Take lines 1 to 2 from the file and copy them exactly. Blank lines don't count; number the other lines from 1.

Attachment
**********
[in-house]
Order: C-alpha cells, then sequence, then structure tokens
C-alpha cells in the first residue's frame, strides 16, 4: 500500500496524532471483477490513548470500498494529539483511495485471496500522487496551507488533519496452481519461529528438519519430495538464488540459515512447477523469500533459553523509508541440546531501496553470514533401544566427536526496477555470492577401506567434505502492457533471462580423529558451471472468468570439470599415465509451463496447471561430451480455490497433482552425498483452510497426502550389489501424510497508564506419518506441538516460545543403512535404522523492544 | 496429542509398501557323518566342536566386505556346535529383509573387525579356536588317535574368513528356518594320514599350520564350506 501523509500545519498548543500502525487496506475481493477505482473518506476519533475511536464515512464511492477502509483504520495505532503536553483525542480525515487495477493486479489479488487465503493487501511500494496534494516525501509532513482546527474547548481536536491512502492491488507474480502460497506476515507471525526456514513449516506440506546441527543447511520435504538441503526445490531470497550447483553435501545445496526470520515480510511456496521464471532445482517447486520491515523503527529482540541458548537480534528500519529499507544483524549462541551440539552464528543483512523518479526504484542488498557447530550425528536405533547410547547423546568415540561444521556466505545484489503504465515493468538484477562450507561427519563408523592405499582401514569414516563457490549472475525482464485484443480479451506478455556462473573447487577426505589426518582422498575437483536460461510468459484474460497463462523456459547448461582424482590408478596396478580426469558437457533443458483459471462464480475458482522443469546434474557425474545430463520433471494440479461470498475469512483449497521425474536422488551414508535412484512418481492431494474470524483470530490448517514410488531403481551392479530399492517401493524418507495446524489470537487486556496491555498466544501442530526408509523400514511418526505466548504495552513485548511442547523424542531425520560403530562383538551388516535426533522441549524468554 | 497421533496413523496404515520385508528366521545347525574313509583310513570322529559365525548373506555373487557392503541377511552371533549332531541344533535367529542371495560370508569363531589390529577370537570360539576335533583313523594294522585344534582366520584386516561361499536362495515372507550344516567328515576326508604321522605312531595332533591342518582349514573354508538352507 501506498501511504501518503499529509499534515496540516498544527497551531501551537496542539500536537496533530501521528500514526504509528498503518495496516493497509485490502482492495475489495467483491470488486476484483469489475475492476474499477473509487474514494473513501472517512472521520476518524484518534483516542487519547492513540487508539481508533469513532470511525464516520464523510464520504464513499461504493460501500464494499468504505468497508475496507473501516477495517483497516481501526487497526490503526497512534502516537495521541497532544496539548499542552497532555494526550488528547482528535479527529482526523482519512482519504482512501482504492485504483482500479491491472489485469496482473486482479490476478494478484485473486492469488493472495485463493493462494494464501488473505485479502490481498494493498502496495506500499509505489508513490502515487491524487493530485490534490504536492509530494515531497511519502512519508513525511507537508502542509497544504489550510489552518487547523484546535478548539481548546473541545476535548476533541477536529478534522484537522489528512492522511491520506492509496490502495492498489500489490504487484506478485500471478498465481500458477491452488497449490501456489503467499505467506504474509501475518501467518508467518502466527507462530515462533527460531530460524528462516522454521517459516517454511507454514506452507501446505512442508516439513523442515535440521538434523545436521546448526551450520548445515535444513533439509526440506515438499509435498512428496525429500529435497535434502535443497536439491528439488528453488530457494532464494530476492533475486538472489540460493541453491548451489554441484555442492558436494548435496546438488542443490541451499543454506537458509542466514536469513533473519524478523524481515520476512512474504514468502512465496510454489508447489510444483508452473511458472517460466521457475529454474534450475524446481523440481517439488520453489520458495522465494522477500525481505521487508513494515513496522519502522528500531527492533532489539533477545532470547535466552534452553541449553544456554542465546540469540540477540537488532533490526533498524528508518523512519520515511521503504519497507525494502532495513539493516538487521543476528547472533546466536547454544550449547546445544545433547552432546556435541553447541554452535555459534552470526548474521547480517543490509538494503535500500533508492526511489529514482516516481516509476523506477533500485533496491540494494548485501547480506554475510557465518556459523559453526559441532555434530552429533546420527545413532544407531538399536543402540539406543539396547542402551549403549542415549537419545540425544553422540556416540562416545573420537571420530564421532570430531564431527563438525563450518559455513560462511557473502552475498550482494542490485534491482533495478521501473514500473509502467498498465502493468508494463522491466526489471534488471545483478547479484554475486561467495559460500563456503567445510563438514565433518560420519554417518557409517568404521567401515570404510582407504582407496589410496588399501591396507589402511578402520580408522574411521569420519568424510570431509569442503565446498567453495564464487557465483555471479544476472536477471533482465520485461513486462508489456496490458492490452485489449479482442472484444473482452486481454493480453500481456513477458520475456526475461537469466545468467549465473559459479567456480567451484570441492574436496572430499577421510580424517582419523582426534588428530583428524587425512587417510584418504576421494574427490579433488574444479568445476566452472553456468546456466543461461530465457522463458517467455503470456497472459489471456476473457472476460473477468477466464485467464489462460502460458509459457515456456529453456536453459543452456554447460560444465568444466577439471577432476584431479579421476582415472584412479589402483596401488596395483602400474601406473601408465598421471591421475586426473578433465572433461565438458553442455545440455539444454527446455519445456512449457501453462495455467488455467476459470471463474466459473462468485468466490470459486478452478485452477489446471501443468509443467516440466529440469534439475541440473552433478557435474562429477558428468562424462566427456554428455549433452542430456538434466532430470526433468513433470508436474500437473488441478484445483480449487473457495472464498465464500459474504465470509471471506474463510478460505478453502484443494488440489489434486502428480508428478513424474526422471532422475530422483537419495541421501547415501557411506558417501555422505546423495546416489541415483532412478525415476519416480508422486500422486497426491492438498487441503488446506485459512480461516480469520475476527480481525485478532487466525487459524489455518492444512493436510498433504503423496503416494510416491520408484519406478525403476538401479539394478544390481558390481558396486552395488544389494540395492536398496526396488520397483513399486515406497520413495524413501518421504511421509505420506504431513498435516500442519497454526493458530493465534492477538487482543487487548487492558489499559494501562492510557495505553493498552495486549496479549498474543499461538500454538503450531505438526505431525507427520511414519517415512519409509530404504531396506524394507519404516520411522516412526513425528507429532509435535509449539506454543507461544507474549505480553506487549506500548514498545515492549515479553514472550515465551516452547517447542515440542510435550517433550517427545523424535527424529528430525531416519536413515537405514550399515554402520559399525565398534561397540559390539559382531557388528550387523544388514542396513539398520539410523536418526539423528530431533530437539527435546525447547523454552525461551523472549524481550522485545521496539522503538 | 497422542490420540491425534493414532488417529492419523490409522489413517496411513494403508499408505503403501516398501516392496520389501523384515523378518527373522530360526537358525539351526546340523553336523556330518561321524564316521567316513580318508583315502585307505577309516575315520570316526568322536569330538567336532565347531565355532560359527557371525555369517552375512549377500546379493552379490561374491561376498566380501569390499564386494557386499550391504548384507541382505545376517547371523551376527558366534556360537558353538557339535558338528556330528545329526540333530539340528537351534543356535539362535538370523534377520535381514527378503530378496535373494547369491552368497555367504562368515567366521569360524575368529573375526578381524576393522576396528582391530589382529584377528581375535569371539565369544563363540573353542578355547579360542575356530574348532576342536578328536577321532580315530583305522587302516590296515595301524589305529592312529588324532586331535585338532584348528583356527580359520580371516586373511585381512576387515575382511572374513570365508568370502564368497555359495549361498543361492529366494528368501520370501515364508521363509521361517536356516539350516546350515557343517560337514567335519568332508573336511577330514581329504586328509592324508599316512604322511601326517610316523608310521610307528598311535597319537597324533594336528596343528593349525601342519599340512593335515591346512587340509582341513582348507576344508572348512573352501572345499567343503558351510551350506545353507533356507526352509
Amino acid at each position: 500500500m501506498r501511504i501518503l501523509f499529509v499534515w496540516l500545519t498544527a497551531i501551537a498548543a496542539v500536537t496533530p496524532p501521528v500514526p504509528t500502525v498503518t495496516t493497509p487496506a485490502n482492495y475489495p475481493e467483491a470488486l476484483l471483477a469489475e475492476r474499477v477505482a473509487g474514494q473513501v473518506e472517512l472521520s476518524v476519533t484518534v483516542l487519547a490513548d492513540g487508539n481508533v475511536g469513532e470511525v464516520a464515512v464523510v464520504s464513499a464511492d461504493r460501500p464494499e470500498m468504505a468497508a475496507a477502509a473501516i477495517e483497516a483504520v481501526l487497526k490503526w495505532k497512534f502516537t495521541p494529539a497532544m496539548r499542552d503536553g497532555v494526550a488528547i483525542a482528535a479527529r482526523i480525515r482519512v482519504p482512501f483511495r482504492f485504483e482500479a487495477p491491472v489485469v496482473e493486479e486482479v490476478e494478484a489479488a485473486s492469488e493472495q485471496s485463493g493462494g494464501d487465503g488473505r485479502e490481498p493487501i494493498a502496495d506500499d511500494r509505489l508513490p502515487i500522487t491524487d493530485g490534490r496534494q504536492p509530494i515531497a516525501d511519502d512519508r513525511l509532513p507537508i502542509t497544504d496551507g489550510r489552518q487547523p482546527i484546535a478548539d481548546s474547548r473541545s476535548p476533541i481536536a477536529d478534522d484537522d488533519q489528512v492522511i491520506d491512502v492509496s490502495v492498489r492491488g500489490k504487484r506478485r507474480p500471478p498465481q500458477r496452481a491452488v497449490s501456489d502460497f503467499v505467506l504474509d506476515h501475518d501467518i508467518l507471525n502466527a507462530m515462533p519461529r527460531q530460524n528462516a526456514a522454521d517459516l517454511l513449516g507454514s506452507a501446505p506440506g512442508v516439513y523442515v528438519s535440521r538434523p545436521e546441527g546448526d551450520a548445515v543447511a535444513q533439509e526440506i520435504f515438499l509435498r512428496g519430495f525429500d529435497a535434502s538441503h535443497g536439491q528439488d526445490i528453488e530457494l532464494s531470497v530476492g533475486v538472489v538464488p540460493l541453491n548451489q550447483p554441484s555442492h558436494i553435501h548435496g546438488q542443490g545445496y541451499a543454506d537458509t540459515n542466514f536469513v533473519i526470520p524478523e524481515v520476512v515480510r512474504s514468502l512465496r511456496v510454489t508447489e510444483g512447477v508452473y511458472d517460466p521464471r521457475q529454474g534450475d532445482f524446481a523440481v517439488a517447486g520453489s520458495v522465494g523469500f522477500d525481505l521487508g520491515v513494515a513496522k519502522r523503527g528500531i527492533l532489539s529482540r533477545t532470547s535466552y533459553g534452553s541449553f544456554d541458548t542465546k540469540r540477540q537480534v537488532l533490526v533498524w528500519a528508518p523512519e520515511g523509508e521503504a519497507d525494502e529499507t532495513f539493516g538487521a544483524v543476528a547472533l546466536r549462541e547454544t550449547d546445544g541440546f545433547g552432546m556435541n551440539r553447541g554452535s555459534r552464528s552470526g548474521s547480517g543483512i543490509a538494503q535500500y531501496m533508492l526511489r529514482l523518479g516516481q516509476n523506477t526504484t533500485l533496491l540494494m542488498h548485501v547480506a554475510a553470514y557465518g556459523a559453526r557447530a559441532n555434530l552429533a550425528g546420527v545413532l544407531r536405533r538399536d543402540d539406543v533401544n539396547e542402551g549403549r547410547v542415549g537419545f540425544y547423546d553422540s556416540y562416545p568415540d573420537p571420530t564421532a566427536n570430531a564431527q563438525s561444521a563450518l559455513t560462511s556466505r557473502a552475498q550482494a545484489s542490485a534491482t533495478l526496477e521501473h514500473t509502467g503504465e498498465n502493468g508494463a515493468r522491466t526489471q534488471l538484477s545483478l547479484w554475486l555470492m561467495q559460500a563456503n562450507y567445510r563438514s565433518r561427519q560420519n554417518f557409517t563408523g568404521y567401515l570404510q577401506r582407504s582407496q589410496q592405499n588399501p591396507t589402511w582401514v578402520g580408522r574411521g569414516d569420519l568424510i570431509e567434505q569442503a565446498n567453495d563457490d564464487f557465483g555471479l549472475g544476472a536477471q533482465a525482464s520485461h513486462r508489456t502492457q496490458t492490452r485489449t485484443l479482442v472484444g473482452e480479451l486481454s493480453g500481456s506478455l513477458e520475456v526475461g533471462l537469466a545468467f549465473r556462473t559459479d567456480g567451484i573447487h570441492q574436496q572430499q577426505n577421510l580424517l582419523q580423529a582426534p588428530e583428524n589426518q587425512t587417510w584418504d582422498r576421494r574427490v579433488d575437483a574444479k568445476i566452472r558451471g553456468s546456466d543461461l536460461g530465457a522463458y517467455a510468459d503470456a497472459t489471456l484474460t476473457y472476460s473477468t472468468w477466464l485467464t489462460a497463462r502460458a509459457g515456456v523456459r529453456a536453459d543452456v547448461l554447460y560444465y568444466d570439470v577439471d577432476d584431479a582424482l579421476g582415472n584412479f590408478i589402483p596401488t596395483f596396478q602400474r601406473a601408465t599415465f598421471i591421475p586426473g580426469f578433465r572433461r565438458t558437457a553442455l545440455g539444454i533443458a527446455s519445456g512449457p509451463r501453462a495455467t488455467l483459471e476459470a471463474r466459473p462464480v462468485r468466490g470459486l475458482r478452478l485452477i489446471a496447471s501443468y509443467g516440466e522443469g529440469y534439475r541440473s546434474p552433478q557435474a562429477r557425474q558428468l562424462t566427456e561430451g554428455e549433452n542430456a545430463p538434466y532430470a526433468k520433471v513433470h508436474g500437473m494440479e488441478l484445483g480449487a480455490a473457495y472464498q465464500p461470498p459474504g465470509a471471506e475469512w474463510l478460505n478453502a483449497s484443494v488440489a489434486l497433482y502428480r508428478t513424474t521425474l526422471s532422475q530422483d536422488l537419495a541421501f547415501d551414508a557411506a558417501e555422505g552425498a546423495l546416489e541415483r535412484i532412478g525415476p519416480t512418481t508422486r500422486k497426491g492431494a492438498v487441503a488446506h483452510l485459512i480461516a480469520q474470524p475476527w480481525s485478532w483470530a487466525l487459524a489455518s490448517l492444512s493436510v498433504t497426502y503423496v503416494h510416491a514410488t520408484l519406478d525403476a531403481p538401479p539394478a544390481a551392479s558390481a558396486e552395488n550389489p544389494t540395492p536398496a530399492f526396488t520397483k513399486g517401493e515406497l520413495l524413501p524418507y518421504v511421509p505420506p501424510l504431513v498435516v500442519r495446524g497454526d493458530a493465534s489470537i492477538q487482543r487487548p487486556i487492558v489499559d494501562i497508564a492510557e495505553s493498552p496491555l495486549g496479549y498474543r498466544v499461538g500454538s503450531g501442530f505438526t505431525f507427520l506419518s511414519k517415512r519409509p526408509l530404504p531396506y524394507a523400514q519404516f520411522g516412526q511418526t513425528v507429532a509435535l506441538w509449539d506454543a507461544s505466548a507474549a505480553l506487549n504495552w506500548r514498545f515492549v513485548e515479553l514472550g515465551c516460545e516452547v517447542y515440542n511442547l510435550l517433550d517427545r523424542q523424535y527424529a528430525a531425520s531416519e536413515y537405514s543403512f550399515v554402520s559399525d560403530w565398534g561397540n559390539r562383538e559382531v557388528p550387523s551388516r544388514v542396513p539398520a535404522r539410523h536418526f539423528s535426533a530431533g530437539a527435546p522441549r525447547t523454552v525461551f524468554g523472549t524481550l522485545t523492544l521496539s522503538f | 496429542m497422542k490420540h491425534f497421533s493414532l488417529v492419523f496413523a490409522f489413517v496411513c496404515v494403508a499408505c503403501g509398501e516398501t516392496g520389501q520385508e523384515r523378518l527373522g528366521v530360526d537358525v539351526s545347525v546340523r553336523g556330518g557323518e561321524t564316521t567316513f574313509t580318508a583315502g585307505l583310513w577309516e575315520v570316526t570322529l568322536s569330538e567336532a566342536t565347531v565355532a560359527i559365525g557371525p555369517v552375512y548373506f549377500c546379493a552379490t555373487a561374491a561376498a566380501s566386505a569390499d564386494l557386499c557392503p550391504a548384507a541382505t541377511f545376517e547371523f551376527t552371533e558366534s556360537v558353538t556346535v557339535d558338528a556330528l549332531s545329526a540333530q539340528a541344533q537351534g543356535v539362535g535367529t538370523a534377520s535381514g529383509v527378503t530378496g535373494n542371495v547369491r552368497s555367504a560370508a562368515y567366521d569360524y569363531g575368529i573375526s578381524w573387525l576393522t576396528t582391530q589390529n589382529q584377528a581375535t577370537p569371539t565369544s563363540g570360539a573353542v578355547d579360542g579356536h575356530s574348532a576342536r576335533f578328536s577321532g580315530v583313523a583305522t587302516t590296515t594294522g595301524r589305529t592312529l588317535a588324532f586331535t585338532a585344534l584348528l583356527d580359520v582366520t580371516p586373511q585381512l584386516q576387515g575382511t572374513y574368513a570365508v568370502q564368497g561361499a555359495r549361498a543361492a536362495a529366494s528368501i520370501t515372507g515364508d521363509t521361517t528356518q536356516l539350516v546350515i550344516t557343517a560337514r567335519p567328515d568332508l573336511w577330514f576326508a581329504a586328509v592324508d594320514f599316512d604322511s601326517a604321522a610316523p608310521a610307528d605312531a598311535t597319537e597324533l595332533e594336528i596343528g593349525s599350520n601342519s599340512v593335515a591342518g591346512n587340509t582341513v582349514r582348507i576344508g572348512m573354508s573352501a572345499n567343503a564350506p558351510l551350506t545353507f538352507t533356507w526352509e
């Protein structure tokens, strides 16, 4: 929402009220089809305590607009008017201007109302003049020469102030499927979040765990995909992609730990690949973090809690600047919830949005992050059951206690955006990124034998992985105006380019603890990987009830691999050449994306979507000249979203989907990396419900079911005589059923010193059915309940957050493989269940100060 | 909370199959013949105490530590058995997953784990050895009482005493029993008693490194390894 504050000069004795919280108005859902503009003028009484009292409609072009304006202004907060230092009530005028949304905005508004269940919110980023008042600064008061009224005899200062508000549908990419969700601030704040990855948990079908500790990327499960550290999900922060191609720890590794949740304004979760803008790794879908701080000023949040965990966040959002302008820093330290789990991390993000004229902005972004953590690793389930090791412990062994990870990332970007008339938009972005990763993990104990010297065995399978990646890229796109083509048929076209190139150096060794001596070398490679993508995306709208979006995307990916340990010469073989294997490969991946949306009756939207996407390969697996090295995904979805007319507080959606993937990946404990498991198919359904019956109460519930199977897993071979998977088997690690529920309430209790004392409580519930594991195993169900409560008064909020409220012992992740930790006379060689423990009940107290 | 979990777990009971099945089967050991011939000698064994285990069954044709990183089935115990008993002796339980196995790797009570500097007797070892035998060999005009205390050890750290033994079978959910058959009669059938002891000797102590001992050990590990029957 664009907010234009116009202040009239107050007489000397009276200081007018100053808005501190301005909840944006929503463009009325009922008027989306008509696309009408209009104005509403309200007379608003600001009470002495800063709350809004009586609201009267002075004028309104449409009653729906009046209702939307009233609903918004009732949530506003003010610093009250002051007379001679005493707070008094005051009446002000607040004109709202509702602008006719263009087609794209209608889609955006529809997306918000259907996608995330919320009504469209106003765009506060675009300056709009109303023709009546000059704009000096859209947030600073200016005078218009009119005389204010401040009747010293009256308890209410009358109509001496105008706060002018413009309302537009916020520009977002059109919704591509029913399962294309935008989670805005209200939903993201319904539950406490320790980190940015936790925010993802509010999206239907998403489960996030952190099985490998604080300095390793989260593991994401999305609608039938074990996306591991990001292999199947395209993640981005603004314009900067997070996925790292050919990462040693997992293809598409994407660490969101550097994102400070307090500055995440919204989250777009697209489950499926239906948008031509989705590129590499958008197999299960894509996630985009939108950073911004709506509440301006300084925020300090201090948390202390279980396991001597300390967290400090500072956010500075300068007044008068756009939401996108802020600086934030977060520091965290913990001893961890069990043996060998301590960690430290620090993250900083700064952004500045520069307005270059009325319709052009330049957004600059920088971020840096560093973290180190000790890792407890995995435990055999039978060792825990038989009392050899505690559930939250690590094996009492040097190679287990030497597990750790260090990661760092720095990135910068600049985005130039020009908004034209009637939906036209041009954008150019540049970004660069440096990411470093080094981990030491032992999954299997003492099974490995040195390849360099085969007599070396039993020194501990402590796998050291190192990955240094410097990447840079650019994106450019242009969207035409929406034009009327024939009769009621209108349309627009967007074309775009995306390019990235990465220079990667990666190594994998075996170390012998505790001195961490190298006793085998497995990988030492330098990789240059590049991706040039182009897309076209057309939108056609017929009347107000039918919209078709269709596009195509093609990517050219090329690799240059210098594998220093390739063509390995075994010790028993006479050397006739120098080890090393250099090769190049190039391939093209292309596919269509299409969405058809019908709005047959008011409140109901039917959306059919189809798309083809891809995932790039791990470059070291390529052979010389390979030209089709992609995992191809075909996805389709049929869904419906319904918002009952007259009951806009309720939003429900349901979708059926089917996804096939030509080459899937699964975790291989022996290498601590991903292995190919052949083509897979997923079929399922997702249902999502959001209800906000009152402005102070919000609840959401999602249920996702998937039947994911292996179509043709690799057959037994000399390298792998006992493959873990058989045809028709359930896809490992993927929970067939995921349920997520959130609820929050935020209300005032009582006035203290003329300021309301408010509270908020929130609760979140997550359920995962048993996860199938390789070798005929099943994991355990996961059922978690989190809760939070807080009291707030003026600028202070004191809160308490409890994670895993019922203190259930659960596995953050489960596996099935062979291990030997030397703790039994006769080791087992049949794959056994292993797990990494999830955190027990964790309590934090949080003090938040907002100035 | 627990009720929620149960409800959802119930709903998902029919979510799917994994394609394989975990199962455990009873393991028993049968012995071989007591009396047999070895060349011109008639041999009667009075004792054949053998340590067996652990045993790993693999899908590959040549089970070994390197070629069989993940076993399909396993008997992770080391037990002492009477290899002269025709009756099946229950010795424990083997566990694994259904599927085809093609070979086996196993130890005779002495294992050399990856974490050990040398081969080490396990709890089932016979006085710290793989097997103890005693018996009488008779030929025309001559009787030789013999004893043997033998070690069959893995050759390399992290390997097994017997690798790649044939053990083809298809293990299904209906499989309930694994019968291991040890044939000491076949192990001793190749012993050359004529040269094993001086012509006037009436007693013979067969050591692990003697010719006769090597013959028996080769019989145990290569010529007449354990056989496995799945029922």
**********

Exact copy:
[in-house]
Order: C-alpha cells, then sequence, then structure tokens